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Was tripping over black guylines: Now Stealth Hammock Camping

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  • Dave Womble
    ... there ... I ve never agreed with the stealth approach to hammock camping that I sometimes see people trying to achieve where they don t want to be seen in
    Message 1 of 12 , Nov 9, 2007
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      --- In hammockcamping@yahoogroups.com, Cara Lin Bridgman
      <caralinb@...> wrote:
      >
      > First thing I did when I got my hammock was substitute all those black
      > lines and bungies for HOT PINK mason's twine. Even by doing that,
      there
      > isn't enough of the pink to mess with any stealth aspects of camping.
      > From a few meters away, neither the pink line nor the hammock are all
      > that noticeable.

      I've never agreed with the stealth approach to hammock camping that I
      sometimes see people trying to achieve where they don't want to be
      seen in plain site. I could understand that in a war zone where
      people are seeking you out to cause you harm. But I don't camp in a
      war zone, I often camp in forest that I share with hunters. To me,
      stealth camping is going off the trail where there are obstacles
      blocking the line of sight between me and the trail.

      I very much want to be seen when I am in someones line of sight.
      Sometimes I need to be able to find my setup when I have ventured off
      for one reason or another, like at night on New Years Eve on Springer
      Mountain when my hammock is setup off in the brush. But most
      important, I want hunters to see me if I am in their direct line of
      sight. For instance, when I take to the bushes to care of business I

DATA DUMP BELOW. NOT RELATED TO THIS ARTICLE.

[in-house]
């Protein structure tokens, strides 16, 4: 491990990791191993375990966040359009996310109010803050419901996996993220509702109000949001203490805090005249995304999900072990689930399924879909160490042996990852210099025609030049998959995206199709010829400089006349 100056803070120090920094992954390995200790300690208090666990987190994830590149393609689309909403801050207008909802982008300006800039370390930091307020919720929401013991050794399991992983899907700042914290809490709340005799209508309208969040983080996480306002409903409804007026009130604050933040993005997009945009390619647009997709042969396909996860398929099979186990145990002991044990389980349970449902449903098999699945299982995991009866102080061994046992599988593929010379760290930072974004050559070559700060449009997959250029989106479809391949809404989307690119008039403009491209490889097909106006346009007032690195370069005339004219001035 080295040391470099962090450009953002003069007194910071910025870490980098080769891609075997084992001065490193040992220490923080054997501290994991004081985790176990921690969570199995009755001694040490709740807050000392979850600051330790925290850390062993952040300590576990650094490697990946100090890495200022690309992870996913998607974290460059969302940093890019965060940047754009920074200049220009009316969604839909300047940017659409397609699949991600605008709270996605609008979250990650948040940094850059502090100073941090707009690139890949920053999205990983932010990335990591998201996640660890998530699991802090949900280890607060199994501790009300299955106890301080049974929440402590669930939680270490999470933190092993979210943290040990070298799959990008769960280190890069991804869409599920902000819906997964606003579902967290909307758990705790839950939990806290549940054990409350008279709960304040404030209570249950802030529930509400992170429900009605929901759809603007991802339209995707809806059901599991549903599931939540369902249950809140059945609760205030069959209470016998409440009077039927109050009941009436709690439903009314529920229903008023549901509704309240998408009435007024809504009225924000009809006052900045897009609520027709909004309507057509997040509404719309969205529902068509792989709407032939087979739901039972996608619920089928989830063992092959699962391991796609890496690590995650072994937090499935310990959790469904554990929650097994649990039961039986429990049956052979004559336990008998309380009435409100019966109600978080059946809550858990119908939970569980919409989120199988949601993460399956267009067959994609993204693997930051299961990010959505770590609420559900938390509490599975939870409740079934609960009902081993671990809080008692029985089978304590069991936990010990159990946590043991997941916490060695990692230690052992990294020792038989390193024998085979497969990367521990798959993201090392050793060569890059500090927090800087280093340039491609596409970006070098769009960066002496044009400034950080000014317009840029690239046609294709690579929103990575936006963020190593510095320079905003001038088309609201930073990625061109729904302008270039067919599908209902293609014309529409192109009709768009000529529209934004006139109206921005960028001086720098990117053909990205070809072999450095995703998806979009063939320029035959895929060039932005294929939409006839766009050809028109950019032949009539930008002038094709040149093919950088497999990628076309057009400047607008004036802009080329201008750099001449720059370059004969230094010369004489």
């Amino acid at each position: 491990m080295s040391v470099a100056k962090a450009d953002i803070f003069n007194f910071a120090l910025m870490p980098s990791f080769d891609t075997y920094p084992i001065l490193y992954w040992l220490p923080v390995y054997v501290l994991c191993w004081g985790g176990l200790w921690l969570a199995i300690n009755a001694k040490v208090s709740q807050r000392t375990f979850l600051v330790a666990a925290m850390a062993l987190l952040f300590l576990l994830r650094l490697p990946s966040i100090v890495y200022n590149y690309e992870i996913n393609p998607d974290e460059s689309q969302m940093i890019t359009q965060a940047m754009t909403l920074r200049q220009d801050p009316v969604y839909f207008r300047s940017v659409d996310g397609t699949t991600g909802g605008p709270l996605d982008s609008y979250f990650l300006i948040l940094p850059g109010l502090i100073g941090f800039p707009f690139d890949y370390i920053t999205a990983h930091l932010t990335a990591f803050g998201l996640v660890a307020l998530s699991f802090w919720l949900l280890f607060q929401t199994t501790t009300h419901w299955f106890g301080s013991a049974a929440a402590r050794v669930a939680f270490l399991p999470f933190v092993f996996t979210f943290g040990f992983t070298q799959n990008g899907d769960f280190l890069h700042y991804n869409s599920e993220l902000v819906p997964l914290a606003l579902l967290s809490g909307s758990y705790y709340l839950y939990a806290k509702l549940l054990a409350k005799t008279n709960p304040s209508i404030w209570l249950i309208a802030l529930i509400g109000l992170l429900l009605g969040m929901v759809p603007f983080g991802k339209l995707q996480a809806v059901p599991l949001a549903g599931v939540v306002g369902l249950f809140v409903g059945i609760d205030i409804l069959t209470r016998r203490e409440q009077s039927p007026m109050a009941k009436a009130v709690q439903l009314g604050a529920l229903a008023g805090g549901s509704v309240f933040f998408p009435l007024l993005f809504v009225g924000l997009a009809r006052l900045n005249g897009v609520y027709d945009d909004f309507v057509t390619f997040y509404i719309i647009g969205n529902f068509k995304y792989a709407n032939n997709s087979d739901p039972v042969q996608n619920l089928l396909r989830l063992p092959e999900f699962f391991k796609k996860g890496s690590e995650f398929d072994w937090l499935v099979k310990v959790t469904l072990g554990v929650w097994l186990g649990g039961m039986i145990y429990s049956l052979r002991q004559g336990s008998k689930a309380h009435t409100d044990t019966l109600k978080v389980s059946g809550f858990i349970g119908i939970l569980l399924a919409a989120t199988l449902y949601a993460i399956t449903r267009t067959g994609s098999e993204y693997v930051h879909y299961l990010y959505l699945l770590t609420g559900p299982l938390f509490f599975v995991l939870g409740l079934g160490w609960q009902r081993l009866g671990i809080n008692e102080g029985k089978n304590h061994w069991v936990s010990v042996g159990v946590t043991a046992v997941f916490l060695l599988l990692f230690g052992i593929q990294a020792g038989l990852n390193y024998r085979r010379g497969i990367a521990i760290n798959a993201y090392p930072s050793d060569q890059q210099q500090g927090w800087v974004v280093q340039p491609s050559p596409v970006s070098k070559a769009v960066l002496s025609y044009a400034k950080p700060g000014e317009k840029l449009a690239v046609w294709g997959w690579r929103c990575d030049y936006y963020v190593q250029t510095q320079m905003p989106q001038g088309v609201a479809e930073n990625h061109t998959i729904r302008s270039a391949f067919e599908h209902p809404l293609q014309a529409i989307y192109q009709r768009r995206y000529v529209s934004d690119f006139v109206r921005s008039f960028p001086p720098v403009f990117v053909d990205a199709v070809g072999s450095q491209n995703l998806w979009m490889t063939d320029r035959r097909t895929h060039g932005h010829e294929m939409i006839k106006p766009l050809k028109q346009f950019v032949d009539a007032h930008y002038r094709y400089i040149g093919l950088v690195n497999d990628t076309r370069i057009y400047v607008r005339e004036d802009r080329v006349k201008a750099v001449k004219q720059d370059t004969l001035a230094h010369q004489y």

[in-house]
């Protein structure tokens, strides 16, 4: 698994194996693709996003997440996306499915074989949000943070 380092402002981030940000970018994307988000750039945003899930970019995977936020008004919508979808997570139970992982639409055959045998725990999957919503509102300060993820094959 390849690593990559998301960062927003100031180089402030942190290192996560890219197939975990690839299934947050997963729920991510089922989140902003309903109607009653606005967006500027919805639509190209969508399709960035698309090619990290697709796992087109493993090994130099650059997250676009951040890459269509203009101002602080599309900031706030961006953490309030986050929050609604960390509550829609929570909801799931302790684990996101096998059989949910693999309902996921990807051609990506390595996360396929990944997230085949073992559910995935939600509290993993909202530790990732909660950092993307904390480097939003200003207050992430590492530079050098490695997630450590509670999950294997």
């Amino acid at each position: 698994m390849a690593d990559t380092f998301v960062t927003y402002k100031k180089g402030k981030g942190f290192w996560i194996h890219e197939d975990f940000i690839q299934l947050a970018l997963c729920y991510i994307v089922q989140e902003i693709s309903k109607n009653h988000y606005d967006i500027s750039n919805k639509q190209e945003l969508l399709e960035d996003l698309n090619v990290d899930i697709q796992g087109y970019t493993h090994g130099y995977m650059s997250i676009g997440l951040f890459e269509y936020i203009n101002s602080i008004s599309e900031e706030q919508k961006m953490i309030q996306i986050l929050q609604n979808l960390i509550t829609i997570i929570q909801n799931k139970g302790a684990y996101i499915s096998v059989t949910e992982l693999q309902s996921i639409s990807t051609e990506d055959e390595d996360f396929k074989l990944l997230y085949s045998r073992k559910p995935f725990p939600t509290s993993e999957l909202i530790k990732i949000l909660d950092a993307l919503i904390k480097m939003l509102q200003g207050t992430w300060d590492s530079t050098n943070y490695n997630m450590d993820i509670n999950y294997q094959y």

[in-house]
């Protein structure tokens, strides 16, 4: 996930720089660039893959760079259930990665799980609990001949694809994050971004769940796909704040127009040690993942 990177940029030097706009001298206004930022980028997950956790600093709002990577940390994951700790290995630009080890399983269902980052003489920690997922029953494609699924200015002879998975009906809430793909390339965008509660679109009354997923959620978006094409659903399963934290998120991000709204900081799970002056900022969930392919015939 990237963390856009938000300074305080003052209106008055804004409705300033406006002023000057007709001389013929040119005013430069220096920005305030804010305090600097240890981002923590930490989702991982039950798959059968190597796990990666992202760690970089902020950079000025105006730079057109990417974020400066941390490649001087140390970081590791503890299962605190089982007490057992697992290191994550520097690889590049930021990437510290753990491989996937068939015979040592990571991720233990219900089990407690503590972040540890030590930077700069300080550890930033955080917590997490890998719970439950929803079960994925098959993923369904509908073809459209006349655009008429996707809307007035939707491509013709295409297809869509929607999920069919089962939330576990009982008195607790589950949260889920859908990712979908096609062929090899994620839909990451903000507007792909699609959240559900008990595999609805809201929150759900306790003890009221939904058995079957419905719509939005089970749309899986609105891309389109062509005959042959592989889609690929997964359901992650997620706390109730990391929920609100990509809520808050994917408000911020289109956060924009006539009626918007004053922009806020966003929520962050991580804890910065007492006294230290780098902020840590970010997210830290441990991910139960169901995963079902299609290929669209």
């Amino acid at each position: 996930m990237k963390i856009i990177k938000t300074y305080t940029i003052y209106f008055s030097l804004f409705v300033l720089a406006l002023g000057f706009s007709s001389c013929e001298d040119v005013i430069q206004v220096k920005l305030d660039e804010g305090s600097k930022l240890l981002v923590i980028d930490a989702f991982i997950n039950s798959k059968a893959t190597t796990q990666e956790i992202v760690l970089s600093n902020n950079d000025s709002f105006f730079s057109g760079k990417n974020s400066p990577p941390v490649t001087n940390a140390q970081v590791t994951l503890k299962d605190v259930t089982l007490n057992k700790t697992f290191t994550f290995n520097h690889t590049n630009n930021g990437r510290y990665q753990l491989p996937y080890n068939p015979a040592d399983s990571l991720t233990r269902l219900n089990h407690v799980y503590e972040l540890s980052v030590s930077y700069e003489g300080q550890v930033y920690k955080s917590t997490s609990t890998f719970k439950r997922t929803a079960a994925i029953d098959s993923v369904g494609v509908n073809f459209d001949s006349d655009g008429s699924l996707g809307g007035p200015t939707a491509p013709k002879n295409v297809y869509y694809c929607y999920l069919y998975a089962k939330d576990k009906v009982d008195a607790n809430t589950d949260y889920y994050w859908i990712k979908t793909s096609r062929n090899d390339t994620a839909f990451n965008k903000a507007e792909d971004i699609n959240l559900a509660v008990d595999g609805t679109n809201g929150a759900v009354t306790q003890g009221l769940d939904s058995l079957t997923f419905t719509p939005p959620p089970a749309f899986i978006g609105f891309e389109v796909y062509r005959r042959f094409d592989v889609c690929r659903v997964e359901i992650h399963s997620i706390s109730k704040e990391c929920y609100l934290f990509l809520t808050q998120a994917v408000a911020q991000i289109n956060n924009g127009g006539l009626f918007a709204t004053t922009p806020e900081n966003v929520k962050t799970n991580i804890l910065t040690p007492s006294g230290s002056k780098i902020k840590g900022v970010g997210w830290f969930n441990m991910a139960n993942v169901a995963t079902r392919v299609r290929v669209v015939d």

want a hunter to know its me behind that bush and I wear an orange hat
      and usually a bright red jacket when I go. Sometimes I will toss the
      red jacket on top of the bush I am behind. In my mind, there is such
      a thing as being to stealthy for your own good.

      Dave Womble
      aka Youngblood 2000
      designer of the Speer Segmented Pad Extender, SnugFit Underquilt, and
      WinterTarp
    • John Wilson
      ... Dave, red used to be a recommended safety color for hunters, but studies in the 70s showed that under certain lighting conditions, red shows up as brown
      Message 2 of 12 , Nov 9, 2007
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        On Nov 9, 2007, at 08:48 , Dave Womble wrote:

        > I
        > want a hunter to know its me behind that bush and I wear an orange hat
        > and usually a bright red jacket when I go. Sometimes I will toss the
        > red jacket on top of the bush I am behind

        Dave, red used to be a recommended safety color for hunters, but
        studies in the '70s showed that under certain lighting conditions,
        red shows up as brown (which you don't want). That's when wildlife
        agencies switched to recommending (and even mandating) "hunter"
        orange as the only safety color. It's a color that doesn't occur in
        nature and even in dim light can't be mistaken for anything else.

        John (retired F&W public information officer).



        [Non-text portions of this message have been removed]
      • Dave Womble
        ... John, Thanks for that info, I didn t know that about red showing up as brown in certain lighting conditions. What lighting conditions are those, daybreak
        Message 3 of 12 , Nov 9, 2007
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          --- In hammockcamping@yahoogroups.com, John Wilson <navjohn@...> wrote:
          >
          > On Nov 9, 2007, at 08:48 , Dave Womble wrote:
          >
          > > I
          > > want a hunter to know its me behind that bush and I wear an orange hat
          > > and usually a bright red jacket when I go. Sometimes I will toss the
          > > red jacket on top of the bush I am behind
          >
          > Dave, red used to be a recommended safety color for hunters, but
          > studies in the '70s showed that under certain lighting conditions,
          > red shows up as brown (which you don't want). That's when wildlife
          > agencies switched to recommending (and even mandating) "hunter"
          > orange as the only safety color. It's a color that doesn't occur in
          > nature and even in dim light can't be mistaken for anything else.
          >
          > John (retired F&W public information officer).
          >

          John,

          Thanks for that info, I didn't know that about red showing up as brown
          in certain lighting conditions. What lighting conditions are those,
          daybreak and/or sunset? I, of course, knew about orange being the
          safety color that was used today but also didn't know that red was